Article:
The Best Way To Pay Taxes, or NOT Pay Taxes

The Best Way To Pay Taxes, or NOT Pay Taxes

I’ve been in the accounting industry for over thirty years (I started at age four… ROFL) and have over twenty of those exclusively in trucking. During that time I’ve seen many people try to not pay ANY taxes. The key word is TRY. There are two ways to “not pay any taxes”, the legal way and the illegal way. I have never personally seen any citizen who chooses the illegal way build retirement wealth, even if they are never audited and CRA accepts their returns as filed. Corner cutters eventually end up on someone else’s corner and themselves get cut. Their losses usually outnumber their unpaid taxes in multiples.

Those “natural person… capital letters on drivers license” people hardly come out of the twilight zone long enough to maintain a logical conversation. I won’t dignify their approach with a reply.

The legal way to guarantee not paying taxes is not making money (specifically taxable income). Mathematically speaking those operators who comprise the bottom 0-40% of earners have the highest probability of snubbing CRA. However, if you are in the top 60-100% of operators in Canada you almost certainly will pay. There are several exceptions to this rule such as: purchasing high amounts of RRSP’s, contributing high amounts to charity, or having a high amount of personal exemptions (ie. Children, disabilities etc.). All of which have distinct disadvantages. RRSP’s just defer taxes till retirement, charity requires giving away something of value, and high levels of personal exemptions have extenuating circumstances (responsibility/inconvenience/hardship).

Too often people defer to their accountant to find a silver bullet, a magic exemption that solves all their tax demands no matter how much money they make. Quite frankly this is usually not legally possible. However, operators who earn in the low-middle range of between 0-60% and utilize the per-diem system (non-taxable benefits) can greatly reduce or in some cases almost eliminate their taxes. For instance: driving super single or even team (husband/wife) can dramatically drop/eliminate taxable income. The key, however, is the proper and legal application of the per-diem system and living with the changes needed to navigate its seven disadvantages.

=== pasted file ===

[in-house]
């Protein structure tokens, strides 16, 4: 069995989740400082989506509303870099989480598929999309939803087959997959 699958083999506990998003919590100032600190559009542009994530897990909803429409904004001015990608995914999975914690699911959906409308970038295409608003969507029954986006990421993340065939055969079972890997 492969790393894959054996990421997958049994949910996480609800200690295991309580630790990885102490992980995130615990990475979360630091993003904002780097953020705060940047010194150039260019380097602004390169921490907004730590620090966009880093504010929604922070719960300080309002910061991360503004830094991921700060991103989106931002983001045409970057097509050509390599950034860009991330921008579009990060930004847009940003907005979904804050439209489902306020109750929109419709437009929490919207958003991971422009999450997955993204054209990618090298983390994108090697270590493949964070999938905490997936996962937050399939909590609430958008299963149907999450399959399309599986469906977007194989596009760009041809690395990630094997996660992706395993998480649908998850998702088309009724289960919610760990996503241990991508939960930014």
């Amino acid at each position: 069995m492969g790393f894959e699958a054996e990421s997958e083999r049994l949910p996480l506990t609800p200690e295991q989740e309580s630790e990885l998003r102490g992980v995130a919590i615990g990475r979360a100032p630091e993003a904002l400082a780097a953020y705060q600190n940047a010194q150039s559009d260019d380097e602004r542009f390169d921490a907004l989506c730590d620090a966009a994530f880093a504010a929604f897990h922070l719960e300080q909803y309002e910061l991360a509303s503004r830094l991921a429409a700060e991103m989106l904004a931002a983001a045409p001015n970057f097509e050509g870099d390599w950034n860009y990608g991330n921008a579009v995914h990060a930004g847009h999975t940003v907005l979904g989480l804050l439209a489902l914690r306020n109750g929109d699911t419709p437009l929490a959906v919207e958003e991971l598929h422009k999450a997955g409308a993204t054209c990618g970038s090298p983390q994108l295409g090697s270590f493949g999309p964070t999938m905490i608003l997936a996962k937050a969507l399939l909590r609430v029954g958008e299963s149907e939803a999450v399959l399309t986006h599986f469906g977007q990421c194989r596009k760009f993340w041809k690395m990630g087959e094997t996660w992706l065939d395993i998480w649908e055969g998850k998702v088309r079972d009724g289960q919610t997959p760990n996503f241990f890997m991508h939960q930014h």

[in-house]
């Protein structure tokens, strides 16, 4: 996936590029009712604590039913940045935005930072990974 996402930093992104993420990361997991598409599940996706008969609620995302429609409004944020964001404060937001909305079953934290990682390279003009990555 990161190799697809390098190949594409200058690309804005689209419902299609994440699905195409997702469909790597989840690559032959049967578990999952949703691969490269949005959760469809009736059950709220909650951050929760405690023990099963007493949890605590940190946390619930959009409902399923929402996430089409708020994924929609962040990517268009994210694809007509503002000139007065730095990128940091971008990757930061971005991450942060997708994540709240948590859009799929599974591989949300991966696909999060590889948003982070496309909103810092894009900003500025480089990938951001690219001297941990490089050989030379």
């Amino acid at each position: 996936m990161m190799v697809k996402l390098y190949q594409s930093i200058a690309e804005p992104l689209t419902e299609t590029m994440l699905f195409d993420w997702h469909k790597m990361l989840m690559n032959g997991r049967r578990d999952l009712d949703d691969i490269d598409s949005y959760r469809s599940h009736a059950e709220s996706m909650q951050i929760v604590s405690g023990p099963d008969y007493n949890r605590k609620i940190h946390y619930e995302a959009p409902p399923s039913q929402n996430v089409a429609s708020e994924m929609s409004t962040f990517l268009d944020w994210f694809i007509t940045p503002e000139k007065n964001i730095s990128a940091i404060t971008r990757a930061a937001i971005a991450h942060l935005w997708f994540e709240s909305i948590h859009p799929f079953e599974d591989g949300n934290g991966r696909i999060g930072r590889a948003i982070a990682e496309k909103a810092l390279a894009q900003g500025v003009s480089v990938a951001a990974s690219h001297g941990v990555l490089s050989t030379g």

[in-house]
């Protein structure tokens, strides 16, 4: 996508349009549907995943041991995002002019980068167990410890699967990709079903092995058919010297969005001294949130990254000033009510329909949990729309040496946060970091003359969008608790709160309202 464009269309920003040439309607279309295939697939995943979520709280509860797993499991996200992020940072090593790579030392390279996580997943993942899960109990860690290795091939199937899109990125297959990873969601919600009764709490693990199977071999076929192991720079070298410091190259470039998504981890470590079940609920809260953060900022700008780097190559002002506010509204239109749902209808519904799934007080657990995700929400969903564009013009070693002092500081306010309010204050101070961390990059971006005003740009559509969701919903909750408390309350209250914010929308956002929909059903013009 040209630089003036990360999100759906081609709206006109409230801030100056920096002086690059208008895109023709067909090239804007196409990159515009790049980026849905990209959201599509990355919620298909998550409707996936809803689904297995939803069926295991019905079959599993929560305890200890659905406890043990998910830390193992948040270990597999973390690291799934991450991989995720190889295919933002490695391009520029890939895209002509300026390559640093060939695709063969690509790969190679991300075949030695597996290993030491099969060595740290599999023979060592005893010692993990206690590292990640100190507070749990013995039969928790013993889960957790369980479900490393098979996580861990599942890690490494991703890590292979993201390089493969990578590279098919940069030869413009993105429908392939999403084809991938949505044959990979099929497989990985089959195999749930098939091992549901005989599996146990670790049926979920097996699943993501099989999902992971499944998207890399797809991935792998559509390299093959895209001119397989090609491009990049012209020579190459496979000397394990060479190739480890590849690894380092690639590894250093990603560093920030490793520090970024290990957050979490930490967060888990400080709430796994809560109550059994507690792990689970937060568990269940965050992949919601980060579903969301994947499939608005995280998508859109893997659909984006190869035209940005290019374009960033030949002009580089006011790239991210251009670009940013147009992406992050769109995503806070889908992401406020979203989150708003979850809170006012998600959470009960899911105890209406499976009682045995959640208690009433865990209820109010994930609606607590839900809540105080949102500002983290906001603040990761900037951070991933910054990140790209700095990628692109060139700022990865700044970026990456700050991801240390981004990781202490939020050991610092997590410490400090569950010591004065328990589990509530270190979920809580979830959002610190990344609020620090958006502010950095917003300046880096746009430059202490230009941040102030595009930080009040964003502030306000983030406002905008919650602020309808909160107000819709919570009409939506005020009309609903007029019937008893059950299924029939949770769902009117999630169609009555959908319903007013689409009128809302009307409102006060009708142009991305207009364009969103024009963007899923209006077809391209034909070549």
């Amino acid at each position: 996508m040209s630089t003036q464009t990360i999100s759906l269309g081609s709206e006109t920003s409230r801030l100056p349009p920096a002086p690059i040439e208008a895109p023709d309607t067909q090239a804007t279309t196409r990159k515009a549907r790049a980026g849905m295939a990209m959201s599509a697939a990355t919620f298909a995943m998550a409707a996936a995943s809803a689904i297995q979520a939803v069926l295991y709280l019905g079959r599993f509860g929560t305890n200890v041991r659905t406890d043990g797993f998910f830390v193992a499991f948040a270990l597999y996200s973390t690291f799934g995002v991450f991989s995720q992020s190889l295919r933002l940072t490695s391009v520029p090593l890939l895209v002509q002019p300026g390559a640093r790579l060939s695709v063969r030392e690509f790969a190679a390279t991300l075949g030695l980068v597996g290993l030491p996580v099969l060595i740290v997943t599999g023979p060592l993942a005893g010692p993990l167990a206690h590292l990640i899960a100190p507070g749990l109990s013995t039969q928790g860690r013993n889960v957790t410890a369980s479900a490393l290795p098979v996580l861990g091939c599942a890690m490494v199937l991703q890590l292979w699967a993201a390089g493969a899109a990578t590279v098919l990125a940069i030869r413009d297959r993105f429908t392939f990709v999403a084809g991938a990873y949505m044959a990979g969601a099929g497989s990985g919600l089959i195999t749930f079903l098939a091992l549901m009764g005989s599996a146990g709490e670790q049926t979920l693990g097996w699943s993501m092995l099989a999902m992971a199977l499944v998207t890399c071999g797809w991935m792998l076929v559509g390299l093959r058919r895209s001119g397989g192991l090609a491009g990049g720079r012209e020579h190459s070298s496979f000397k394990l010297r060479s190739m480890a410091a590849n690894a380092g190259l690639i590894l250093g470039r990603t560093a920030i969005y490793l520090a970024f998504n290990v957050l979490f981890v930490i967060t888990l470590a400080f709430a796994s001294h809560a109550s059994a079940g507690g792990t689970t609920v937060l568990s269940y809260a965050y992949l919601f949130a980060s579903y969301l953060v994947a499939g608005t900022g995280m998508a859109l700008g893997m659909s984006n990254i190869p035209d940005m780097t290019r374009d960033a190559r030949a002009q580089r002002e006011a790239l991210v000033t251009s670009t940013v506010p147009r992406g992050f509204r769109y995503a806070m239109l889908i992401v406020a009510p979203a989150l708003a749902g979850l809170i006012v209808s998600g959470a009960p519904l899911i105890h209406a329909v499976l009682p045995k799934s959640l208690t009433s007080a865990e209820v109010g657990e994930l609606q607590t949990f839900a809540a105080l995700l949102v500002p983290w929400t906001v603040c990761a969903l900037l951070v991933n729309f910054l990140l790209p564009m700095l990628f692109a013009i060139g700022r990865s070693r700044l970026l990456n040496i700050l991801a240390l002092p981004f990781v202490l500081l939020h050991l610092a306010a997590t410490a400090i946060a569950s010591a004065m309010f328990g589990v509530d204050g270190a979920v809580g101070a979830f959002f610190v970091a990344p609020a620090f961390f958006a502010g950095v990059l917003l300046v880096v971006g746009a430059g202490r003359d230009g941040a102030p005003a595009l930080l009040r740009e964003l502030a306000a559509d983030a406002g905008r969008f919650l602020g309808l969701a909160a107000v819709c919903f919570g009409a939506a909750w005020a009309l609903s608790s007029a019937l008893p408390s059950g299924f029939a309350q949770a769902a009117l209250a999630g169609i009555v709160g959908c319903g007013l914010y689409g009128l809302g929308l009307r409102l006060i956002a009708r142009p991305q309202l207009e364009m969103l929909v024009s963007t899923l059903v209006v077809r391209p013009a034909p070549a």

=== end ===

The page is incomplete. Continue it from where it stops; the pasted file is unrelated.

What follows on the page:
Let’s look at some stats. The average Canadian truck driver has taxable income of $50-55,000 per year and pays taxes between $12-18,000 (cpp included).

The average operator only saves $10,095 (2011) using the per-diem system. It’s nothing to be ashamed of but it still requires a $1,905.00 check to be issued. Using national averages, it will never be a silver bullet. However, if you can handle the disadvantages it’s a perfectly honorable option for tax savings.

If you meet another operator who you know: earns in the top 60%, does not use the per-diem system, doesn’t buy RRSP’s and yet does not pay taxes… throw up a red flag in your mind. Back away slowly so as not to attract attention and protect yourself from their inevitable shrapnel. There is no accountant “smart enough” to eliminate the average trucker’s obligation. If they insist they never pay, either the operator is lying to you, or lying to Revenue Canada (through their bookkeeper).

Watch what they say, find out what they actually MEAN by not paying taxes. Some operators use their GST returns to pay their income taxes and then say “they never pay taxes”.

Just remember, not EVER paying ANY taxes is usually a sign of either poverty or deception.

Robert Scheper

Robert D Scheper has a Masters Degree in Business Administration and is the author of two books, “Making Your Miles Count: Taxes, Taxes, Taxes” and "Making Your Miles Count: Choosing a Trucking Company".

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